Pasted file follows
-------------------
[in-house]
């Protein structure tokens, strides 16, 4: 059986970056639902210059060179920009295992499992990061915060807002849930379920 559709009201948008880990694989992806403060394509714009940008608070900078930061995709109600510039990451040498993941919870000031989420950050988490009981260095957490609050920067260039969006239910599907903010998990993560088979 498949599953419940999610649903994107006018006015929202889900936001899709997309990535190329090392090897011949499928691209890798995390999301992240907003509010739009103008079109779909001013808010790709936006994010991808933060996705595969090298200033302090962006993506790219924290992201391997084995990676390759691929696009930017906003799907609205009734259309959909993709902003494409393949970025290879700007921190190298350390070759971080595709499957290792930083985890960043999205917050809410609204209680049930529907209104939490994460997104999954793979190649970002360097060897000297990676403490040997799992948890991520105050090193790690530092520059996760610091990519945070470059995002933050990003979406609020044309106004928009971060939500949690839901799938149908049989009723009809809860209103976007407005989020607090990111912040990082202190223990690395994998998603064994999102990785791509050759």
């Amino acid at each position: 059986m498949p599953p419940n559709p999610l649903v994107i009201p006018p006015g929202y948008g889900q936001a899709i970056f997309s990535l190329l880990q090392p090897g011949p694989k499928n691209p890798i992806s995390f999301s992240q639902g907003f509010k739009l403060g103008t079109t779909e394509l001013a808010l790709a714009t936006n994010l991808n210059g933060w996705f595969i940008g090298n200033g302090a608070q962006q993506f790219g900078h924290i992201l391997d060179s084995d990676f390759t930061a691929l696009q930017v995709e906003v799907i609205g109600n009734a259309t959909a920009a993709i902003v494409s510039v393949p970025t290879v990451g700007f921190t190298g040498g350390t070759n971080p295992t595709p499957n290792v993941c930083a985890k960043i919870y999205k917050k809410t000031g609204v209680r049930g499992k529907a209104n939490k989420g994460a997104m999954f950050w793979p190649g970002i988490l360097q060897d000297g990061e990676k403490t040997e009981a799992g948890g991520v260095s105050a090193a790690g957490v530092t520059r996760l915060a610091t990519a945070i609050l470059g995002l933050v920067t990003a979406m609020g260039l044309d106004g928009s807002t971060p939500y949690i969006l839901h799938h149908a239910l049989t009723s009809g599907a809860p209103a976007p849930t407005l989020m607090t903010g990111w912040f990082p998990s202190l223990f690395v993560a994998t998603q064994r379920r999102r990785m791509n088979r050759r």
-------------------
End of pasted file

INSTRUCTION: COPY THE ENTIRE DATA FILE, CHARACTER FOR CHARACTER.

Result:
[in-house]
């Protein structure tokens, strides 16, 4: 059986970056639902210059060179920009295992499992990061915060807002849930379920 559709009201948008880990694989992806403060394509714009940008608070900078930061995709109600510039990451040498993941919870000031989420950050988490009981260095957490609050920067260039969006239910599907903010998990993560088979 498949599953419940999610649903994107006018006015929202889900936001899709997309990535190329090392090897011949499928691209890798995390999301992240907003509010739009103008079109779909001013808010790709936006994010991808933060996705595969090298200033302090962006993506790219924290992201391997084995990676390759691929696009930017906003799907609205009734259309959909993709902003494409393949970025290879700007921190190298350390070759971080595709499957290792930083985890960043999205917050809410609204209680049930529907209104939490994460997104999954793979190649970002360097060897000297990676403490040997799992948890991520105050090193790690530092520059996760610091990519945070470059995002933050990003979406609020044309106004928009971060939500949690839901799938149908049989009723009809809860209103976007407005989020607090990111912040990082202190223990690395994998998603064994999102990785791509050759």
């Amino acid at each position: 059986m498949p599953p419940n559709p999610l649903v994107i009201p006018p006015g929202y948008g889900q936001a899709i970056f997309s990535l190329l880990q090392p090897g011949p694989k499928n691209p890798i992806s995390f999301s992240q639902g907003f509010k739009l403060g103008t079109t779909e394509l001013a808010l790709a714009t936006n994010l991808n210059g933060w996705f595969i940008g090298n200033g302090a608070q962006q993506f790219g900078h924290i992201l391997d060179s084995d990676f390759t930061a691929l696009q930017v995709e906003v799907i609205g109600n009734a259309t959909a920009a993709i902003v494409s510039v393949p970025t290879v990451g700007f921190t190298g040498g350390t070759n971080p295992t595709p499957n290792v993941c930083a985890k960043i919870y999205k917050k809410t000031g609204v209680r049930g499992k529907a209104n939490k989420g994460a997104m999954f950050w793979p190649g970002i988490l360097q060897d000297g990061e990676k403490t040997e009981a799992g948890g991520v260095s105050a090193a790690g957490v530092t520059r996760l915060a610091t990519a945070i609050l470059g995002l933050v920067t990003a979406m609020g260039l044309d106004g928009s807002t971060p939500y949690i969006l839901h799938h149908a239910l049989t009723s009809g599907a809860p209103a976007p849930t407005l989020m607090t903010g990111w912040f990082p998990s202190l223990f690395v993560a994998t998603q064994r379920r999102r990785m791509n088979r050759r």